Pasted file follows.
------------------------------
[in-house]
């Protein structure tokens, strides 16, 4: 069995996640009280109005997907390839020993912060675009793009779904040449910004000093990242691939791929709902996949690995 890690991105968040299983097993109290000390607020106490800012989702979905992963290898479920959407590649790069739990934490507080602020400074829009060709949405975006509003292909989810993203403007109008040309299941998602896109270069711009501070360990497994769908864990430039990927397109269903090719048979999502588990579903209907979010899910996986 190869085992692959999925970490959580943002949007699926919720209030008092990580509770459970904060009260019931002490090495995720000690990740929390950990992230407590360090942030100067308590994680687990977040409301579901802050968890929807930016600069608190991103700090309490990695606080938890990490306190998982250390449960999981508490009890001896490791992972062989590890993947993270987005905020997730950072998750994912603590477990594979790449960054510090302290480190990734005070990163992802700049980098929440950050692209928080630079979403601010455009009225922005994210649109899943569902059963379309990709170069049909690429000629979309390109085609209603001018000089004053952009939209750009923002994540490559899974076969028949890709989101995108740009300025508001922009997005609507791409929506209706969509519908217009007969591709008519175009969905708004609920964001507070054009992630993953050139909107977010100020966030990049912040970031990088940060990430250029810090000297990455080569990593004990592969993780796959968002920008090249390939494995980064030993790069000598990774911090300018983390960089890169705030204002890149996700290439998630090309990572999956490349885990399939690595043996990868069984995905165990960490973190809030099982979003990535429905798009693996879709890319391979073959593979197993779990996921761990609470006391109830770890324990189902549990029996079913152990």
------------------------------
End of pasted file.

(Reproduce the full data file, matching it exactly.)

[in-house]
């Protein structure tokens, strides 16, 4: 069995996640009280109005997907390839020993912060675009793009779904040449910004000093990242691939791929709902996949690995 890690991105968040299983097993109290000390607020106490800012989702979905992963290898479920959407590649790069739990934490507080602020400074829009060709949405975006509003292909989810993203403007109008040309299941998602896109270069711009501070360990497994769908864990430039990927397109269903090719048979999502588990579903209907979010899910996986 190869085992692959999925970490959580943002949007699926919720209030008092990580509770459970904060009260019931002490090495995720000690990740929390950990992230407590360090942030100067308590994680687990977040409301579901802050968890929807930016600069608190991103700090309490990695606080938890990490306190998982250390449960999981508490009890001896490791992972062989590890993947993270987005905020997730950072998750994912603590477990594979790449960054510090302290480190990734005070990163992802700049980098929440950050692209928080630079979403601010455009009225922005994210649109899943569902059963379309990709170069049909690429000629979309390109085609209603001018000089004053952009939209750009923002994540490559899974076969028949890709989101995108740009300025508001922009997005609507791409929506209706969509519908217009007969591709008519175009969905708004609920964001507070054009992630993953050139909107977010100020966030990049912040970031990088940060990430250029810090000297990455080569990593004990592969993780796959968002920008090249390939494995980064030993790069000598990774911090300018983390960089890169705030204002890149996700290439998630090309990572999956490349885990399939690595043996990868069984995905165990960490973190809030099982979003990535429905798009693996879709890319391979073959593979197993779990996921761990609470006391109830770890324990189902549990029996079913152990």